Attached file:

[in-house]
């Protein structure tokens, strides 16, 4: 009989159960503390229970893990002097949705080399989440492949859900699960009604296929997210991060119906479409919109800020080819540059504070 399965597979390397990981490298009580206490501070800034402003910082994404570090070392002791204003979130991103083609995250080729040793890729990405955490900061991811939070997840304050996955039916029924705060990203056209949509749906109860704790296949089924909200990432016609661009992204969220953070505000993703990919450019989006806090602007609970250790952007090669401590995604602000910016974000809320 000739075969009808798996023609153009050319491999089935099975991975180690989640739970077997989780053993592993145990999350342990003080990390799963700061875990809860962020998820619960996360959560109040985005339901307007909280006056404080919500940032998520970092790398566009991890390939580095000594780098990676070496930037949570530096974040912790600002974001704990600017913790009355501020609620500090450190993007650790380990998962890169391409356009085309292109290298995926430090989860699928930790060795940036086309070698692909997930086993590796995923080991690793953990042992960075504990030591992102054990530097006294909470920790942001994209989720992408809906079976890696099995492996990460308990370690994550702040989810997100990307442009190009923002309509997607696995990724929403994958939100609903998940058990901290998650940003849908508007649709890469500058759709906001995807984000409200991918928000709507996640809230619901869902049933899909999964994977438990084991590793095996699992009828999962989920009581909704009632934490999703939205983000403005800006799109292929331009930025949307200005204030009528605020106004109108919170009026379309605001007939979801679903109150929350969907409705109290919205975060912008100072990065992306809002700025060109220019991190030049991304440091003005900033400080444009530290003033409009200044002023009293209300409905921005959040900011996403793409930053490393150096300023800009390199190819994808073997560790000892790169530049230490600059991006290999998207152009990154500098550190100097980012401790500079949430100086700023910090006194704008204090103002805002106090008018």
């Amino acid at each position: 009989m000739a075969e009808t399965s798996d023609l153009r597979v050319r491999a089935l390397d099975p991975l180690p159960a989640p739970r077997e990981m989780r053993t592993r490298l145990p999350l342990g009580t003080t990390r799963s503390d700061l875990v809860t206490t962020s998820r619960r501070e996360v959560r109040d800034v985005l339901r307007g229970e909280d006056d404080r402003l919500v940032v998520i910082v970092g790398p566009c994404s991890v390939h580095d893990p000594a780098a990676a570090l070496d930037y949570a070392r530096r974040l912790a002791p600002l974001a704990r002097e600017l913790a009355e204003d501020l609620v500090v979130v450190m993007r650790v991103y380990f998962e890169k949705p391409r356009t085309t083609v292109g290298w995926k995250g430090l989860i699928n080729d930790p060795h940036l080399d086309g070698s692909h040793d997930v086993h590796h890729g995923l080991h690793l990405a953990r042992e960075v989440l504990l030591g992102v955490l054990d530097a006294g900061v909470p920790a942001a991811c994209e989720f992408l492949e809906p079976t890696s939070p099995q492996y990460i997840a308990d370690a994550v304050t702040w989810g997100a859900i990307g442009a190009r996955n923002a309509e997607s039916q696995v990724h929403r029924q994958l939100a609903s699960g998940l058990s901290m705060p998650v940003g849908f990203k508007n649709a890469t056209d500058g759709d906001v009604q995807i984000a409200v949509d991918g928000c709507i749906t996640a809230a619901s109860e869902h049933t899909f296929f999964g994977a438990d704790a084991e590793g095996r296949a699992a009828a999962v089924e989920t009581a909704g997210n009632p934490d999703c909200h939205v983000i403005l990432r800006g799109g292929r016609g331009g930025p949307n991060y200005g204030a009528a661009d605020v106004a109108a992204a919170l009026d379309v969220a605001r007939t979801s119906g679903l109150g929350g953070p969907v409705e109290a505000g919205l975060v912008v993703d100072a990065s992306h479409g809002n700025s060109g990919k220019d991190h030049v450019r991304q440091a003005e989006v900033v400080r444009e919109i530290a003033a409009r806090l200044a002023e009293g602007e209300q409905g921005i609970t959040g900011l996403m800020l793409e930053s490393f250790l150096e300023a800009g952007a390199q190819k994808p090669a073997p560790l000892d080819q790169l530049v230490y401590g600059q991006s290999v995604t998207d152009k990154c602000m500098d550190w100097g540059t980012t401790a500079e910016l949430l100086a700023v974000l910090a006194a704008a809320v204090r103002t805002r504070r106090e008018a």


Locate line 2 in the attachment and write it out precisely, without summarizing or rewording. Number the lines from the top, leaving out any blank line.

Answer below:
């Protein structure tokens, strides 16, 4: 009989159960503390229970893990002097949705080399989440492949859900699960009604296929997210991060119906479409919109800020080819540059504070 399965597979390397990981490298009580206490501070800034402003910082994404570090070392002791204003979130991103083609995250080729040793890729990405955490900061991811939070997840304050996955039916029924705060990203056209949509749906109860704790296949089924909200990432016609661009992204969220953070505000993703990919450019989006806090602007609970250790952007090669401590995604602000910016974000809320 000739075969009808798996023609153009050319491999089935099975991975180690989640739970077997989780053993592993145990999350342990003080990390799963700061875990809860962020998820619960996360959560109040985005339901307007909280006056404080919500940032998520970092790398566009991890390939580095000594780098990676070496930037949570530096974040912790600002974001704990600017913790009355501020609620500090450190993007650790380990998962890169391409356009085309292109290298995926430090989860699928930790060795940036086309070698692909997930086993590796995923080991690793953990042992960075504990030591992102054990530097006294909470920790942001994209989720992408809906079976890696099995492996990460308990370690994550702040989810997100990307442009190009923002309509997607696995990724929403994958939100609903998940058990901290998650940003849908508007649709890469500058759709906001995807984000409200991918928000709507996640809230619901869902049933899909999964994977438990084991590793095996699992009828999962989920009581909704009632934490999703939205983000403005800006799109292929331009930025949307200005204030009528605020106004109108919170009026379309605001007939979801679903109150929350969907409705109290919205975060912008100072990065992306809002700025060109220019991190030049991304440091003005900033400080444009530290003033409009200044002023009293209300409905921005959040900011996403793409930053490393150096300023800009390199190819994808073997560790000892790169530049230490600059991006290999998207152009990154500098550190100097980012401790500079949430100086700023910090006194704008204090103002805002106090008018």